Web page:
2 Golden Rules To ‘Get Through’ To Your Alumni
This blog will discuss my golden rules of ‘getting through’ to your alumni.
I sometimes feel we are over-complicating this whole alumni thing and it doesn’t have to be.
We are getting very sophisticated – accumulating lots of data, investing in hiring people, new IT systems, working extremely hard. In short we are throwing lots of resources at alumni.
But are we actually making progress in ‘getting through’ to our alumni?
I am not even talking here about why you want to get through to your alumni.
Institutions have different reasons as to why they want to get through to alumni – whether it’s fundraising, gaining volunteers and ambassadors, building a career community or simply providing mentors to students.
The reason why you as an institution want to get through to your alumni does not actually change the methodology of how best to achieve alumni engagement.
So let’s get back to basics.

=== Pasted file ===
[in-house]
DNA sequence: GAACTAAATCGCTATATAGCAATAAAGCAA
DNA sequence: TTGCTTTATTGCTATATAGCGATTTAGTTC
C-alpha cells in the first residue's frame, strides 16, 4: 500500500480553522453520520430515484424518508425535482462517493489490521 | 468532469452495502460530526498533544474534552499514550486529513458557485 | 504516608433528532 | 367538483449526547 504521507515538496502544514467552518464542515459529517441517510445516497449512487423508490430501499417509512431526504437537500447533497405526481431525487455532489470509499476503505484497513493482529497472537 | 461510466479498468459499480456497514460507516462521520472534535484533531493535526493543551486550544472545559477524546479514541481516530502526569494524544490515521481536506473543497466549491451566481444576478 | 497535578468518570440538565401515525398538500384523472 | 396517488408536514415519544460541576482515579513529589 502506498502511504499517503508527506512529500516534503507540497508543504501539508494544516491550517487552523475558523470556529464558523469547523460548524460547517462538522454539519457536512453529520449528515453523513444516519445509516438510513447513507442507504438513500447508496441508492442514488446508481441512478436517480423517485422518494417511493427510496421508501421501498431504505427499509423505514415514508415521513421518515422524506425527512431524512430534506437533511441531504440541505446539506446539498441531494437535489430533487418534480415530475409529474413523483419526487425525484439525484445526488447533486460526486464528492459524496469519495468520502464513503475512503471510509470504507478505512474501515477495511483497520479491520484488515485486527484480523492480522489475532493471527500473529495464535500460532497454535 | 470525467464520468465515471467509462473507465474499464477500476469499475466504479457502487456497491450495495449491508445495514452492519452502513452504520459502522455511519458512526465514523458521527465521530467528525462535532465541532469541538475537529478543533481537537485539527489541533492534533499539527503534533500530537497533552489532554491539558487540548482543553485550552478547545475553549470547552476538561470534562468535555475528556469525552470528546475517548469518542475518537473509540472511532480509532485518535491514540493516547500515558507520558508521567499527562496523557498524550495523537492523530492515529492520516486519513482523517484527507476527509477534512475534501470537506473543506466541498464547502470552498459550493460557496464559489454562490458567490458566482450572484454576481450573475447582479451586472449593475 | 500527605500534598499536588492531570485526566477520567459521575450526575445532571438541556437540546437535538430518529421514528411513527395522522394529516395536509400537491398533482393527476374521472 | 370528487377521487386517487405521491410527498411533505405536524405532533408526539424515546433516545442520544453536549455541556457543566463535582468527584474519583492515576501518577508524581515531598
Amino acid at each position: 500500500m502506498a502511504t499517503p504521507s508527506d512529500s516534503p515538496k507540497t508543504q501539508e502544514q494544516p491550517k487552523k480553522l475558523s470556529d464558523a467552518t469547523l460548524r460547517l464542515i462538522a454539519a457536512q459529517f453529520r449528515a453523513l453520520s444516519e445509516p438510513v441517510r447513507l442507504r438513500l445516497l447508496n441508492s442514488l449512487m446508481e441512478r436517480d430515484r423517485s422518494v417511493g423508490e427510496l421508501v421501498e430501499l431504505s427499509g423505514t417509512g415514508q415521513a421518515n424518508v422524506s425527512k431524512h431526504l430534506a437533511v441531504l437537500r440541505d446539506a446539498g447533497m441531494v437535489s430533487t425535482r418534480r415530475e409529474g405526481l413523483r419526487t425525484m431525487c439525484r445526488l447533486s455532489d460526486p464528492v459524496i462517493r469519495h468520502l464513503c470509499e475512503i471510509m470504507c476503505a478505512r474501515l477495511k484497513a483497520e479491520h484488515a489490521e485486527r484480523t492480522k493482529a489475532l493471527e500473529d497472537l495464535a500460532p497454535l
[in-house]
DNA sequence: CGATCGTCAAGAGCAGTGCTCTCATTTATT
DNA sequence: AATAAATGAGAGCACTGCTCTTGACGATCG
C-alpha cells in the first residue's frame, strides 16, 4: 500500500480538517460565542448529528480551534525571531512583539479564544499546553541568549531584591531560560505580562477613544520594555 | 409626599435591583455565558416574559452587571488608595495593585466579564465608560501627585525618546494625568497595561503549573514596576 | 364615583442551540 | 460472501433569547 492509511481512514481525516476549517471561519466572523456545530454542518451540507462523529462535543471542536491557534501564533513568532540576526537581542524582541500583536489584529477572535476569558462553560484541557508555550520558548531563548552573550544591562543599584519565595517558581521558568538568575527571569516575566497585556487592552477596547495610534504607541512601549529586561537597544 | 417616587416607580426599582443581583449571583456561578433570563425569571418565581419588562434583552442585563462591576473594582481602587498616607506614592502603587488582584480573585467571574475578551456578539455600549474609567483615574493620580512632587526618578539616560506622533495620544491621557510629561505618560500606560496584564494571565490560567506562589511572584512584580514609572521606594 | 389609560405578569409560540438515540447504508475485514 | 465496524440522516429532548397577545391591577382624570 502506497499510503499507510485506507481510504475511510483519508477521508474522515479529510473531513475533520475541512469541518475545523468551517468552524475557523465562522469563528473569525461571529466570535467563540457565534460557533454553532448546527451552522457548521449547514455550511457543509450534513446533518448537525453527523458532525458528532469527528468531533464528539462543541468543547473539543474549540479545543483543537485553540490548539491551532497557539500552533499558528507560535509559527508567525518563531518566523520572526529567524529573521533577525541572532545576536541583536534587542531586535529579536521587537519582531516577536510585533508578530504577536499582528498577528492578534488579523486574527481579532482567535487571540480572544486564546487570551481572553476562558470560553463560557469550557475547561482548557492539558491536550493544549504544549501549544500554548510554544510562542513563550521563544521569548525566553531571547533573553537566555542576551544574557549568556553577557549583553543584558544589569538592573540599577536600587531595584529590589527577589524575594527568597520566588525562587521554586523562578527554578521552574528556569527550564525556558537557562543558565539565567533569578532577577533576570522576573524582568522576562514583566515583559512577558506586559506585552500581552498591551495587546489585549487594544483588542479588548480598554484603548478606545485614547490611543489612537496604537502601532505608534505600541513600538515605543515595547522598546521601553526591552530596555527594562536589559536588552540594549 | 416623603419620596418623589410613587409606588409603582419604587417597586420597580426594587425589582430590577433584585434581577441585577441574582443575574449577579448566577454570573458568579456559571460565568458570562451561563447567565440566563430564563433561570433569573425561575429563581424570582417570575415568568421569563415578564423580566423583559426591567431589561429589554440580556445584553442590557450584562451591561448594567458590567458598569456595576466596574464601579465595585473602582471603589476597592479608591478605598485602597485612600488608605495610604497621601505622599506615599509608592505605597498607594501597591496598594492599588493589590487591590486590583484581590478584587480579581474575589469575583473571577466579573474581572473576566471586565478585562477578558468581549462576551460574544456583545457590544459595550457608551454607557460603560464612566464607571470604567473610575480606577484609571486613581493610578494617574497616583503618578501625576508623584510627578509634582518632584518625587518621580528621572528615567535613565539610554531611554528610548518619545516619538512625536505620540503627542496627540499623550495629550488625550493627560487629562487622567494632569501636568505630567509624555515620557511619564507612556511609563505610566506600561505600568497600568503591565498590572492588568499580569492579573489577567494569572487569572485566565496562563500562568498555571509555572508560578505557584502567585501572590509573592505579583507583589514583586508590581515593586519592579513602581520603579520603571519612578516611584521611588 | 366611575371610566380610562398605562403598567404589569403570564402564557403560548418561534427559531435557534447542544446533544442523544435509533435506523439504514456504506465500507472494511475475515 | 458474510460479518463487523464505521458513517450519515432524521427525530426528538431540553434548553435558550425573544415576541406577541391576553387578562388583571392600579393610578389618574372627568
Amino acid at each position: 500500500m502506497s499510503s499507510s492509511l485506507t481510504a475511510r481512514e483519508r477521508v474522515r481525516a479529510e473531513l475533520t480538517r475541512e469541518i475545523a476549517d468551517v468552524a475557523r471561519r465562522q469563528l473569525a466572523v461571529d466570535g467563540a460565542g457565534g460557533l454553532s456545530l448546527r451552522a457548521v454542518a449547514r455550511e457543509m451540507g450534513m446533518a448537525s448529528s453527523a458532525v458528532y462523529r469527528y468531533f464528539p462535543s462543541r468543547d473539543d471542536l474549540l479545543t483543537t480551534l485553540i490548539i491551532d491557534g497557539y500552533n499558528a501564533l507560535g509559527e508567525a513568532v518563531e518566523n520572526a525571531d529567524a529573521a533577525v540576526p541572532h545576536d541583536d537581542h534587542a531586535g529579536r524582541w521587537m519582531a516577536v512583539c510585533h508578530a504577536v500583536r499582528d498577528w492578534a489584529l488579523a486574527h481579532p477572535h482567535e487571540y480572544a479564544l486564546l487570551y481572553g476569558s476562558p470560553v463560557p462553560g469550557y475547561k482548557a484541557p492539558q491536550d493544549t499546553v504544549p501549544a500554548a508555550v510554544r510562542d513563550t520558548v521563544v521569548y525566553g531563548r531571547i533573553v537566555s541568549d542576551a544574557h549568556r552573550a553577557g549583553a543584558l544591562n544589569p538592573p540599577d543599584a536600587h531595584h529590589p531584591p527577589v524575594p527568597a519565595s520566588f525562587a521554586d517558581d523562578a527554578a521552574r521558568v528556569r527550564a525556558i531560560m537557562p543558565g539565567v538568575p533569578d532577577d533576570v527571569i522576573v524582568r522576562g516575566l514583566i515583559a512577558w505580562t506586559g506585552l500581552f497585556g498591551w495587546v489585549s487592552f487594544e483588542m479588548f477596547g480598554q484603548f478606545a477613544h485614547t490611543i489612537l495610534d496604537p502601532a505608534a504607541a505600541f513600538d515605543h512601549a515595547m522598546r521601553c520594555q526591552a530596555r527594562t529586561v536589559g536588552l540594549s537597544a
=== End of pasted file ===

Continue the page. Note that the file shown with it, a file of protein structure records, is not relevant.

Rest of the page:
There are only two golden rules for getting through to alumni:
- Physically Getting Through e.g. Do you have their correct phone number? For what percentage of your alumni do you have contactable information? My rule of thumb is that on average institutions are missing an accurate phone number or email address for around 70% of their alumni. Without fixing this basic first step, it is literally impossible to ‘get through’ to your alumni.
- Emotionally Getting Through e.g. When you do get through to them on the phone physically, does the alum know why you are important to them? The reason cannot be just nostalgic that they studied at your institution 20 years ago. Rather the emotional connection comes from your institution playing a daily role in the lives of your alumni both socially and professionally. It’s an emotional connection based upon the past, present and future. It’s real alumni engagement.
There is a simple litmus test I would challenge any Alumni Relations professional to ask themselves when looking at their initiatives – will this help you get through to your alumni better, either physically or emotionally or ideally both?
If the answer is ‘no’ – maybe it’s time to question whether there could be a better place to invest your resources to deliver alumni engagement.
I would welcome your thoughts.